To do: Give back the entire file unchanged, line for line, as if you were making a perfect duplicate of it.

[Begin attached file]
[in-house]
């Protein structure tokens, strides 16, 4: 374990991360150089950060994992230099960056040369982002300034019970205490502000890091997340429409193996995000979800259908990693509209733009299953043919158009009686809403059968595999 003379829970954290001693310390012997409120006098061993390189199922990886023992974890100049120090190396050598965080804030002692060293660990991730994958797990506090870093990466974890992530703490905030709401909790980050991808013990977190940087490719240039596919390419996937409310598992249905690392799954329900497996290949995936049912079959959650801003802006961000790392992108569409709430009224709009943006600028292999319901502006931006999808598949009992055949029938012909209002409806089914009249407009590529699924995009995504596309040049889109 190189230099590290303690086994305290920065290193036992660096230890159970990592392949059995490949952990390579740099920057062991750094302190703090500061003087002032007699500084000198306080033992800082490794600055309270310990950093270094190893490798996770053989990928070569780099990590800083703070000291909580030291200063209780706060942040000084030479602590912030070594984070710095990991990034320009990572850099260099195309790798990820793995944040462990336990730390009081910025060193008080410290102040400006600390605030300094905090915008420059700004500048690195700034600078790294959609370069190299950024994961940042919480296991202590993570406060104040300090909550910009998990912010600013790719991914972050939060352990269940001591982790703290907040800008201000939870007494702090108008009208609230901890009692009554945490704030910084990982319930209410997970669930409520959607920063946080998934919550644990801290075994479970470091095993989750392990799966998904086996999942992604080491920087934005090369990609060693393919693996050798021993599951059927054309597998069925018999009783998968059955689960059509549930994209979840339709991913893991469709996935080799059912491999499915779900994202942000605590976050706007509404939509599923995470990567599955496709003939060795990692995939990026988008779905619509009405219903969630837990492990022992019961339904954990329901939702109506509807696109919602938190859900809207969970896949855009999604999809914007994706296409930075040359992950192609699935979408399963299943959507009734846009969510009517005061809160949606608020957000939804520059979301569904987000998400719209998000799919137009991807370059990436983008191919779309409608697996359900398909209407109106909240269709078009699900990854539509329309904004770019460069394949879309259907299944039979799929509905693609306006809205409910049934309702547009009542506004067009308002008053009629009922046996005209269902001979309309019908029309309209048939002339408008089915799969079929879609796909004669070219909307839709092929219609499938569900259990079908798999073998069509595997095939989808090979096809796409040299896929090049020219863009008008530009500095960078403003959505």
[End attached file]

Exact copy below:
[in-house]
């Protein structure tokens, strides 16, 4: 374990991360150089950060994992230099960056040369982002300034019970205490502000890091997340429409193996995000979800259908990693509209733009299953043919158009009686809403059968595999 003379829970954290001693310390012997409120006098061993390189199922990886023992974890100049120090190396050598965080804030002692060293660990991730994958797990506090870093990466974890992530703490905030709401909790980050991808013990977190940087490719240039596919390419996937409310598992249905690392799954329900497996290949995936049912079959959650801003802006961000790392992108569409709430009224709009943006600028292999319901502006931006999808598949009992055949029938012909209002409806089914009249407009590529699924995009995504596309040049889109 190189230099590290303690086994305290920065290193036992660096230890159970990592392949059995490949952990390579740099920057062991750094302190703090500061003087002032007699500084000198306080033992800082490794600055309270310990950093270094190893490798996770053989990928070569780099990590800083703070000291909580030291200063209780706060942040000084030479602590912030070594984070710095990991990034320009990572850099260099195309790798990820793995944040462990336990730390009081910025060193008080410290102040400006600390605030300094905090915008420059700004500048690195700034600078790294959609370069190299950024994961940042919480296991202590993570406060104040300090909550910009998990912010600013790719991914972050939060352990269940001591982790703290907040800008201000939870007494702090108008009208609230901890009692009554945490704030910084990982319930209410997970669930409520959607920063946080998934919550644990801290075994479970470091095993989750392990799966998904086996999942992604080491920087934005090369990609060693393919693996050798021993599951059927054309597998069925018999009783998968059955689960059509549930994209979840339709991913893991469709996935080799059912491999499915779900994202942000605590976050706007509404939509599923995470990567599955496709003939060795990692995939990026988008779905619509009405219903969630837990492990022992019961339904954990329901939702109506509807696109919602938190859900809207969970896949855009999604999809914007994706296409930075040359992950192609699935979408399963299943959507009734846009969510009517005061809160949606608020957000939804520059979301569904987000998400719209998000799919137009991807370059990436983008191919779309409608697996359900398909209407109106909240269709078009699900990854539509329309904004770019460069394949879309259907299944039979799929509905693609306006809205409910049934309702547009009542506004067009308002008053009629009922046996005209269902001979309309019908029309309209048939002339408008089915799969079929879609796909004669070219909307839709092929219609499938569900259990079908798999073998069509595997095939989808090979096809796409040299896929090049020219863009008008530009500095960078403003959505």